I recently had the opportunity to spend the day with a few middle school aged kids on a day trip to Chicago. The plan was to visit the Chicago Printers Row Litfest and, if I could persuade the Bieberized girls, to stop by the Chicago Blues Fest. I've always maintained that Chicago is the best Summer city in America, influenced by my midwest familiarity with the variety of the, mostly free, events that are part of the warm weather celebration that take place in the beautiful city of big shoulders.
I was going either way. For the first time in a very long time, I didn't have any commitments that would hold my attendance back. Work could no longer demand my presence, as I was trying to secure my first teaching job in a gloomy atmosphere of dramatic state budget cuts and corollary teacher layoff notices. My son, who would be coming along this year, wasn't playing summer baseball for the first time since t-ball. The yard was mowed, the house was clean. I was going.
I first attended the blues fest in the summer after my 16th birthday. The first weekend of June, its traditional place on the calendar, fell just a couple of months after getting my drivers license and it became my first big roadtrip. It was to become an annual tradition for a number of years, variously with a singular friend or acquaintance that could share gas money and tolls. Over the years I was fortunate enough to see some great blues giants, Robert Cray, B.B. King, Ruth Brown, Koko Taylor, and on what seemed like a frigid night in Grant Park, John Lee Hooker, to name a few. This time, the highlight was to be 95 year old David 'Honeyboy' Edwards who is probably the last genuine practitioner of Mississippi Delta styled blues. The chance to see a living legend was slotted in very nicely to an mid afternoon spot.
The Printer's Row Litfest (formerly called PR book fair) features hundreds of booksellers, both large and small and sometimes quite specific, and dozens of author events. Particularly interesting was a talk scheduled early in that day by Sebastian Junger, author of a Perfect Storm and his newest WAR, about U.S. soldiers in Afghanistan's Korengal valley.
I thought the challenge would be to get these kids to turn down another day with laptops, video games, full-on texting, and TV for a day away from the virtual world. One with real experiences and actual interactions with something not plugged in or powered by a battery. The barrier proved to be one of my own making. I had mistakenly placed a limitation on these kids. Once again, children taught me more than what I taught them.
Initially, the atmosphere in the car was raucous. I had brought along highway bingo boards and there was much debate on what constituted a "tree grove' and other elements that would form a line of victory or omit a square of 'fail' (apparently the word of the day). The 'old fashioned' game was a hit and I was happy that they were not texting their marked off squares to each other. Next up was car Madlibs another activity that did not require laptops, nor iTouch. The interactions were real, the fun immense.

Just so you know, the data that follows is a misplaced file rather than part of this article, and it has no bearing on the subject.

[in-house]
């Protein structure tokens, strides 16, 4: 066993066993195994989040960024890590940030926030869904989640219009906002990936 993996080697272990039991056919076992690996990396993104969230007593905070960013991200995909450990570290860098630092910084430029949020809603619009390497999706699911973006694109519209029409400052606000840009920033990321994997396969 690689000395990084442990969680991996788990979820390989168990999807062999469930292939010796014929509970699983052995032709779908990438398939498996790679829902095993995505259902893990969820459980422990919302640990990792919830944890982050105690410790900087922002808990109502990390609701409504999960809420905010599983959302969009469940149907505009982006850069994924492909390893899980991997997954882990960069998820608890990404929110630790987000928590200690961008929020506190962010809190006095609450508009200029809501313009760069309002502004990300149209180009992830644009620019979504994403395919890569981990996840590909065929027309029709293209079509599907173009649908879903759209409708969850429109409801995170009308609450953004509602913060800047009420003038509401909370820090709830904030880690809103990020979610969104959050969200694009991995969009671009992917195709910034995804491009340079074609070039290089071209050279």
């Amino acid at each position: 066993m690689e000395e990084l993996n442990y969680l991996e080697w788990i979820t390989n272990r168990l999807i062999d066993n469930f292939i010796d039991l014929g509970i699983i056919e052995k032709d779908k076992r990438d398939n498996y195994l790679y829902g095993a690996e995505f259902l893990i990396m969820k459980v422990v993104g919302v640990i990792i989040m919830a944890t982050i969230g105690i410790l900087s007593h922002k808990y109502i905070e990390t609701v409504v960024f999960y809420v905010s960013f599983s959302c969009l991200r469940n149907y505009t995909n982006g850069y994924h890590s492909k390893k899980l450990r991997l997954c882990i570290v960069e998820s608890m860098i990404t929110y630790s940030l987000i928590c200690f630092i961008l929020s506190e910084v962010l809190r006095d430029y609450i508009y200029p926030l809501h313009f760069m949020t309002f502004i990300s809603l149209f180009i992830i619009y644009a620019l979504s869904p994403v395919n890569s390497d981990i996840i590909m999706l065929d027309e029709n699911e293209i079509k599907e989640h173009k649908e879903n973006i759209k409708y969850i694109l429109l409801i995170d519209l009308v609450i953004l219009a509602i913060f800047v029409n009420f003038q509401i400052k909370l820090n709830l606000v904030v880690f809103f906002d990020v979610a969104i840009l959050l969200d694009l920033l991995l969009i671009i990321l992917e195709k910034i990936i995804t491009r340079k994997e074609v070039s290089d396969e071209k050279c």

I was taken aback by the kids enthusiasm upon arrival to the Litfest, they were genuinely engaged in all of the offerings that surrounded them. Most interestingly was their interactions with the authors that were present, some actively pushing their books. Having a conversation with the person while handing you their work was an unexpected thrill for the kids and a memorable one for me. The authors talked with enthusiasm of how their work might fit into the young readers interest. Especially engaging and earnest was Nick Valentino author of Thomas Riley. Dressing the part, Mr. Valentino willingly took time to talk to my boy and pose for pictures, sign and stamp his book with passport stops that presumably involved his title character. It was unique and genuine. Only once did I feel that I had to intervene with these author interactions, when another science fiction author was pitching just a tad too hard to his non-target audience, with which the kids did not have the tools to politely turn down the hard sell.
Sebastian Junger, the author of "the Perfect Storm" was holding a talk at the recently revived Jazz Showcase, a fabulous room, with a vibe that the kids might not experience on their own for a few years. Mr. Junger held a wonderful talk about his experiences over a 15th month period with U.S. soldiers in Afghanistan's Korengal valley. He carefully focused his non-political talk about the brotherhood and brave actions of the soldiers with whom he shared a makeshift outpost that was home to some of the worst fighting of the war. (MSNBC reported last week that the actions of the first living soldier to be nominated for the country's highest military honor, the Congressional Medal of Honor, fought in the Korengal valley). I was proud of how polite the kids acted, listening intently and courteously, to a topic that might not have been top of mind in their sometimes singular world. They chose to turn off their cell phones, took flash-less photos and listened quietly, which is more than I could say for some of the attending adults. We waited around for our copies to be signed and talked briefly with Mr. Junger as he graciously posed for a snapshot.
We ironically got some New York style pizza, no time for the local deep-dish variety, and headed to see some live music. Real instruments, real musicians, and no Autotune. Stops included the newly remodeled Buckingham Fountain, Blackhawk Jerseyed lions at the Art Institute and pleas to visit the Sears Tower (I haven't warmed up to the new name) brought us to the huge Saturday afternoon crowd in Grant Park. Blues delivered by a 95 year old man proved to be a hard sell to 12 and 13 year old's, but the trip brought real interactions and life memories that will surely last longer than their high score in Mario Kart.
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